• Check out an excerpt from 36 Arguments for the Existence of God, from Nextbook Press author Rebecca Newberger Goldstein. [Edge]

Jewish Orgs. Join Call to Slow Greenhouse Emissions

Statement directed at U.N. meeting in Copenhagen

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A Copenhagen church today.(Adrian Dennis/AFP/Getty Images)

As the United Nations-sponsored meetings on climate change begin in Copenhagen, 22 prominent U.S. Jewish groups signed a joint statement supporting substantial change in how the world’s countries deal with greenhouse gas emissions and calling on participants to agree on aggressive action to combat global warming. Among the signers were the Reform, Reconstructionist, and Conservative movements; the American Jewish Committee; B’nai Brith; Hadassah; and the Jewish Council for Public Affairs. Something tells us that their statement was released in a different spirit than the recent arguments from the Municipal Environmental Associations of Judea and Samaria that the West Bank construction freeze, by halting the building of certain infrastructure, is anti-green.

Oh, and Israeli Prime Minister Benjamin Netanyahu will attend the Copenhagen summit, along with his Environment Minister.

Jewish Groups Call for Climate Change [JTA]
The Building Freeze is Bad for the Environment [Arutz Sheva]

Israel Lobs ‘IKEA’ Dis at Sweden

Dept. of ‘Oh, snap!’

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A top priority for Sweden during its current possession of the European Union’s rotating six-month presidency was to get the association’s 26 other member states to sign a proposal to split Jerusalem into the capitals, respectively, of Israel and a future Palestinian state. Additionally, the Swedish document explicitly called for said Palestinian state to be established along the pre-1967 lines: “Europe calls for an independent, democratic, contiguous and viable state of Palestine, comprising the West Bank and Gaza and with east Jerusalem as its capital,” the original proposal said, hitting most of the magic words. Israel lobbied against this document, and was successful. However, Sweden still managed last week to get 27 signatures on a milder “draft statement” that declares, “If there is to be a genuine peace, a way must be found through negotiations to resolve the status of Jerusalem as the future capital of two states.”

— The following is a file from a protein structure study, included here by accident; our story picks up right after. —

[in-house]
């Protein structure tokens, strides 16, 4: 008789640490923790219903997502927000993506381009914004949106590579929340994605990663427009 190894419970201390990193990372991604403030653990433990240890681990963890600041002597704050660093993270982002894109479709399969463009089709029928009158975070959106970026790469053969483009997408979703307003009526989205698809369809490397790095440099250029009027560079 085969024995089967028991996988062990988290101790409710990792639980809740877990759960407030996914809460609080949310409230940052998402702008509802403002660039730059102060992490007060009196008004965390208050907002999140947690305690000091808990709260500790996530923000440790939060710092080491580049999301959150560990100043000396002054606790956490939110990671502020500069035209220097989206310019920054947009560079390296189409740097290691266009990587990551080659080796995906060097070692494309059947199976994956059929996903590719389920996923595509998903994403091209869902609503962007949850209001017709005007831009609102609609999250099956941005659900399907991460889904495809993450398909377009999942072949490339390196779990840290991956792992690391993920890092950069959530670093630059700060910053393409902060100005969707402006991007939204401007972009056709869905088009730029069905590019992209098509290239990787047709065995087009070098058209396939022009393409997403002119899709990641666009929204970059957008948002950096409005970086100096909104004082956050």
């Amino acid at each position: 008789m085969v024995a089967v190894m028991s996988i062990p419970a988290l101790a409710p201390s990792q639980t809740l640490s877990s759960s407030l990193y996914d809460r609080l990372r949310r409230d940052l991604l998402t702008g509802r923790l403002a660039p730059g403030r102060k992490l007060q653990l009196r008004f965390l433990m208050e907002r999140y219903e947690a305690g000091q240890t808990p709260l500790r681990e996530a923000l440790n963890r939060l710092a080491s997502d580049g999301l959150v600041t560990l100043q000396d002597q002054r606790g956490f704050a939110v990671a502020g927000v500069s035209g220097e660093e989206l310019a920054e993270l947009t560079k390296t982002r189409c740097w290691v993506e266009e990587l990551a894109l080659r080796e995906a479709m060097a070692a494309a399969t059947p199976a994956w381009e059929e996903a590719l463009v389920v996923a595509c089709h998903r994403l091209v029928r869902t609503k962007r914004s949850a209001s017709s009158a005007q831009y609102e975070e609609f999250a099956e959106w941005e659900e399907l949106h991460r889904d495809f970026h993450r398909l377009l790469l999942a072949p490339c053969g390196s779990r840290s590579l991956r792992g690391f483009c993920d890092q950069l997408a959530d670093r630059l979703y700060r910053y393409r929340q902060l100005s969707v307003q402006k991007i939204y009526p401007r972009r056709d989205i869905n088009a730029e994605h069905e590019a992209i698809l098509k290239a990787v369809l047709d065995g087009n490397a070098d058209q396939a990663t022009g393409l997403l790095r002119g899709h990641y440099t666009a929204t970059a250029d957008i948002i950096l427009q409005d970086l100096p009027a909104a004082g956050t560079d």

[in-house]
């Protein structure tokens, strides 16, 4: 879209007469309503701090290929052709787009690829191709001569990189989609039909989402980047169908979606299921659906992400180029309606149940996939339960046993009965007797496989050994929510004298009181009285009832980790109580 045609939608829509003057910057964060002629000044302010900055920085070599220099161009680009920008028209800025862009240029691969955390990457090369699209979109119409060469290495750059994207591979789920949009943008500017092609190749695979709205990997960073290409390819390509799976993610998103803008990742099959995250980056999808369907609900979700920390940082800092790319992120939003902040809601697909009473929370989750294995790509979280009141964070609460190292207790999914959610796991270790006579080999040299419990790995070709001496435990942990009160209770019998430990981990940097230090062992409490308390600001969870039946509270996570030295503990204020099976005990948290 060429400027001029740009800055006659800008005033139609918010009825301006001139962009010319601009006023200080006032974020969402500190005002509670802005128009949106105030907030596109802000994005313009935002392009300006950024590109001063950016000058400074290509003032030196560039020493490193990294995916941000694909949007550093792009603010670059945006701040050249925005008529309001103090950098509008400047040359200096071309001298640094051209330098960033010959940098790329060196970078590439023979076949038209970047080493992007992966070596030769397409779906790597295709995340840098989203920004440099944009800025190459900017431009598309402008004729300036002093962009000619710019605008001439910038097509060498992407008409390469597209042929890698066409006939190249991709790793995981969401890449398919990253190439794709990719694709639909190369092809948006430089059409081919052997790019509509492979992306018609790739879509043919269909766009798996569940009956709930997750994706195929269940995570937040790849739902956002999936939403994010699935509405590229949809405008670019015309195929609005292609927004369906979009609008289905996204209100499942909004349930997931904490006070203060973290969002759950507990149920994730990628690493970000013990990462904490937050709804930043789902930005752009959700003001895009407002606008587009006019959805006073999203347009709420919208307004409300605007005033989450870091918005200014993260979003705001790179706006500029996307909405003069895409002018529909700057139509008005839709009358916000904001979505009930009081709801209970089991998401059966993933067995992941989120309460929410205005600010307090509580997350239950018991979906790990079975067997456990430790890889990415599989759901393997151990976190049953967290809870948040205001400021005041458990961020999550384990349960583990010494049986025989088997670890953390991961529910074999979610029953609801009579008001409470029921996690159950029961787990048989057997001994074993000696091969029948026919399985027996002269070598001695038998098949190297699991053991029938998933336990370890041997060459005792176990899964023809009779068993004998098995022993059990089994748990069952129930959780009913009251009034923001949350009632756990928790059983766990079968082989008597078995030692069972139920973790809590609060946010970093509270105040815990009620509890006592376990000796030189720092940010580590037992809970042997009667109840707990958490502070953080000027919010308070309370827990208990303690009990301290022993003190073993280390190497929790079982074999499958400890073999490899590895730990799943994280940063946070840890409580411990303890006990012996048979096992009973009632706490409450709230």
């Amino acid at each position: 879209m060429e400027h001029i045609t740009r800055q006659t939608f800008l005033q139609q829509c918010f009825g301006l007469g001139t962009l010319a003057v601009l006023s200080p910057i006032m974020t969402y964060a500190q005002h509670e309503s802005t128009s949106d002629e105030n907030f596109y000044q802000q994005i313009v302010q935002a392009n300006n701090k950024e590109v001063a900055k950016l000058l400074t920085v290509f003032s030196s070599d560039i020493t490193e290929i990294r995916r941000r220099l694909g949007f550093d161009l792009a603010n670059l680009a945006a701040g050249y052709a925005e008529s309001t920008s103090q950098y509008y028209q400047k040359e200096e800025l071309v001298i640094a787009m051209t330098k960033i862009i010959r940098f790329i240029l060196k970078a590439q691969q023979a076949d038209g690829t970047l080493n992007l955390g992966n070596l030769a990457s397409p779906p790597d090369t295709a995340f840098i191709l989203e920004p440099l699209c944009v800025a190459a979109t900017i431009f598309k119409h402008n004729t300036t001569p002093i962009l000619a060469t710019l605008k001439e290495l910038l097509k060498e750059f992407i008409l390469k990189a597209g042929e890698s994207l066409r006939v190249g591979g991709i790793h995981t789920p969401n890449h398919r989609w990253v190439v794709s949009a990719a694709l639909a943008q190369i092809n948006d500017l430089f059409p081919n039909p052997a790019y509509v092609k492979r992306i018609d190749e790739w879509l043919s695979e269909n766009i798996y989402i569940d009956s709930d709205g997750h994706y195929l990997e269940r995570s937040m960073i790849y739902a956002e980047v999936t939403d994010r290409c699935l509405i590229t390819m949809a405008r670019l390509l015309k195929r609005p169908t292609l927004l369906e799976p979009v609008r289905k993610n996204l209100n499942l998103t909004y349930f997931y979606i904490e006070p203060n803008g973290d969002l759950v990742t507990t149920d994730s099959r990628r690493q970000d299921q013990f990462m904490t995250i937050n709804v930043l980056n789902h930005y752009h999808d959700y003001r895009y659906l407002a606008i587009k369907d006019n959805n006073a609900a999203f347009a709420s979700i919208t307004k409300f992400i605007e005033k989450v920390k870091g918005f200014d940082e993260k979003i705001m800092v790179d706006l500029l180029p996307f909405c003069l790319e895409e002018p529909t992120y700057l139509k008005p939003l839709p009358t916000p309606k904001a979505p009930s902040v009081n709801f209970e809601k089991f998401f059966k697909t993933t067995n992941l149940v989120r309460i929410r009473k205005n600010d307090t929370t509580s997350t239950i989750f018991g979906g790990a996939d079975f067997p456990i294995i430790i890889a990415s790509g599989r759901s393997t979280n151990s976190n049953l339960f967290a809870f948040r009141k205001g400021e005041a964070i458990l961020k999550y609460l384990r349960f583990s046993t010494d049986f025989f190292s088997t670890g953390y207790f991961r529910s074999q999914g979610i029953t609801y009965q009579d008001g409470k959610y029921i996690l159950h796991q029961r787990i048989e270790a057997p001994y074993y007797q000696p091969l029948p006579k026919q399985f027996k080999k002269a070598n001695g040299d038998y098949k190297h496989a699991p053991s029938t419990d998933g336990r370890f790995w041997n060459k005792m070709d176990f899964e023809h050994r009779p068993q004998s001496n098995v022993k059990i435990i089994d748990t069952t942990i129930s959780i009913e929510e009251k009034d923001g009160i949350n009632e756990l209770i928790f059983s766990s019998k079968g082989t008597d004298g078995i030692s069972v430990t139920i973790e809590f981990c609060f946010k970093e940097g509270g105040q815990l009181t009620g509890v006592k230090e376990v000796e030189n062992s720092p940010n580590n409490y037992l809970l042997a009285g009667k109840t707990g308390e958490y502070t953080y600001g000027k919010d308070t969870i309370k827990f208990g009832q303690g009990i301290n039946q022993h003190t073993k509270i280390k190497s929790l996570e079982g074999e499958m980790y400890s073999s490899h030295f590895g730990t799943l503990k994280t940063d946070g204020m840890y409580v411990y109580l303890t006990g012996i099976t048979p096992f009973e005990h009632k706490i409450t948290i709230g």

Israel’s response to that event, which was communicated through a Foreign Ministry official on background and which references Sweden’s iconic national company, ought to be savored, like a really expensive glass of wine. “The peace process in the Middle East,” Israel said, “is not like IKEA furniture. It takes more than a screw and a hammer, it takes a true understanding of the constraints and sensitivities of both sides, and in that Sweden failed miserably.” (Our bold.) Because we’re journalists, whose main bias is not for a particular side as much as for a good story, we hope that Sweden’s rebuttal is forthcoming. In fact, we hope it mentions how difficult it is to get through the stubborn sole of a Teva sandal.

Israeli Officials to Sweden: Middle East Peace is Not Like IKEA Furniture [Haaretz]

Previously: Swede Dreams

Hipsters Take Bike Lane Battle to the Street (Literally)

Activists caught repainting Brooklyn’s Bedford Avenue

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As we reported last Friday, a contested bike lane that runs through an ultra-Orthodox neighborhood in Brooklyn was abruptly removed by New York’s Department of Transportation, stoking tensions between the neighborhood’s hipsters (who bike) and Satmar Hasidim (who don’t, and don’t like to see immodestly dressed riders doing it, either). At that point, it was still only rumor—well, and logic—that suggested that the New York mayor’s office, whose boss was recently running for a third term, had removed the lanes as part of a political deal with the Satmars. However, the New York Post now asserts that “a source close to Mayor [Michael] Bloomberg said removing the lanes was an effort to appease the Hasidic community just before last month’s election.”

Anyway, the fight for the streets of Williamsburg continues: in the wee hours of yesterday morning, a small group of black-clad bike activists quietly began to repaint the 14-block stretch of Bedford Avenue bike lane that the DOT had sandblasted. Not quietly enough, though: two of them were apprehended by the Shomrim, the Satmar neighborhood watch group, who called the cops. (No one was arrested.) Before they were caught, the vigilante cyclists filmed themselves repainting the lanes. Anarchy!

Hipsters Repaint Bike Lanes in Brush Off to Hasids [New York Post]

Möbius Bagel

How to make the first meal of the day the most interesting